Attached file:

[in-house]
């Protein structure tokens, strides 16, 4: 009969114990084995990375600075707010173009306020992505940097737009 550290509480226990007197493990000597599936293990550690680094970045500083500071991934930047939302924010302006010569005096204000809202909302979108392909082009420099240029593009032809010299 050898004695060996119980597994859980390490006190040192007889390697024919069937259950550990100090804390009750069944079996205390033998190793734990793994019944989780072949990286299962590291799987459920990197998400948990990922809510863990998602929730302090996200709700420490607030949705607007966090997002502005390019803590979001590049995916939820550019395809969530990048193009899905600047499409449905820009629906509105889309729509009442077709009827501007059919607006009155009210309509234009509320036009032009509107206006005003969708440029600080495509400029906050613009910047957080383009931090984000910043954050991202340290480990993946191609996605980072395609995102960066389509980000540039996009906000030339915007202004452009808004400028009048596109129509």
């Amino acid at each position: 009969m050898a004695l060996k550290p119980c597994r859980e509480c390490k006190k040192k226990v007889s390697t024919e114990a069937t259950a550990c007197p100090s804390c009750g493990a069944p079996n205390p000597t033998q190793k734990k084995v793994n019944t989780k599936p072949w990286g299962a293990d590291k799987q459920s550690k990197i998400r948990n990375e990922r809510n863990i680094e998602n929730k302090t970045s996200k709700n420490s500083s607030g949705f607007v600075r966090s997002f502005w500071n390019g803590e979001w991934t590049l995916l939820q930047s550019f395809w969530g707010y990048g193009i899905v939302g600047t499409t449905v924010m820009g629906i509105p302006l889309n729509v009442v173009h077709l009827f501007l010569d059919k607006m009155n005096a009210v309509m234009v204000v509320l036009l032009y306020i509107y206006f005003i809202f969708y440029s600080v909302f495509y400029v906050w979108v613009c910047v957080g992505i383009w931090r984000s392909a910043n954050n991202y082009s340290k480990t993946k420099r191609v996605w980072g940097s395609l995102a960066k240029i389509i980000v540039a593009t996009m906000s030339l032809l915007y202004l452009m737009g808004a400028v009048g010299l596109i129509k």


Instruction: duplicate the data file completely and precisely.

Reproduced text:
[in-house]
């Protein structure tokens, strides 16, 4: 009969114990084995990375600075707010173009306020992505940097737009 550290509480226990007197493990000597599936293990550690680094970045500083500071991934930047939302924010302006010569005096204000809202909302979108392909082009420099240029593009032809010299 050898004695060996119980597994859980390490006190040192007889390697024919069937259950550990100090804390009750069944079996205390033998190793734990793994019944989780072949990286299962590291799987459920990197998400948990990922809510863990998602929730302090996200709700420490607030949705607007966090997002502005390019803590979001590049995916939820550019395809969530990048193009899905600047499409449905820009629906509105889309729509009442077709009827501007059919607006009155009210309509234009509320036009032009509107206006005003969708440029600080495509400029906050613009910047957080383009931090984000910043954050991202340290480990993946191609996605980072395609995102960066389509980000540039996009906000030339915007202004452009808004400028009048596109129509």
């Amino acid at each position: 009969m050898a004695l060996k550290p119980c597994r859980e509480c390490k006190k040192k226990v007889s390697t024919e114990a069937t259950a550990c007197p100090s804390c009750g493990a069944p079996n205390p000597t033998q190793k734990k084995v793994n019944t989780k599936p072949w990286g299962a293990d590291k799987q459920s550690k990197i998400r948990n990375e990922r809510n863990i680094e998602n929730k302090t970045s996200k709700n420490s500083s607030g949705f607007v600075r966090s997002f502005w500071n390019g803590e979001w991934t590049l995916l939820q930047s550019f395809w969530g707010y990048g193009i899905v939302g600047t499409t449905v924010m820009g629906i509105p302006l889309n729509v009442v173009h077709l009827f501007l010569d059919k607006m009155n005096a009210v309509m234009v204000v509320l036009l032009y306020i509107y206006f005003i809202f969708y440029s600080v909302f495509y400029v906050w979108v613009c910047v957080g992505i383009w931090r984000s392909a910043n954050n991202y082009s340290k480990t993946k420099r191609v996605w980072g940097s395609l995102a960066k240029i389509i980000v540039a593009t996009m906000s030339l032809l915007y202004l452009m737009g808004a400028v009048g010299l596109i129509k």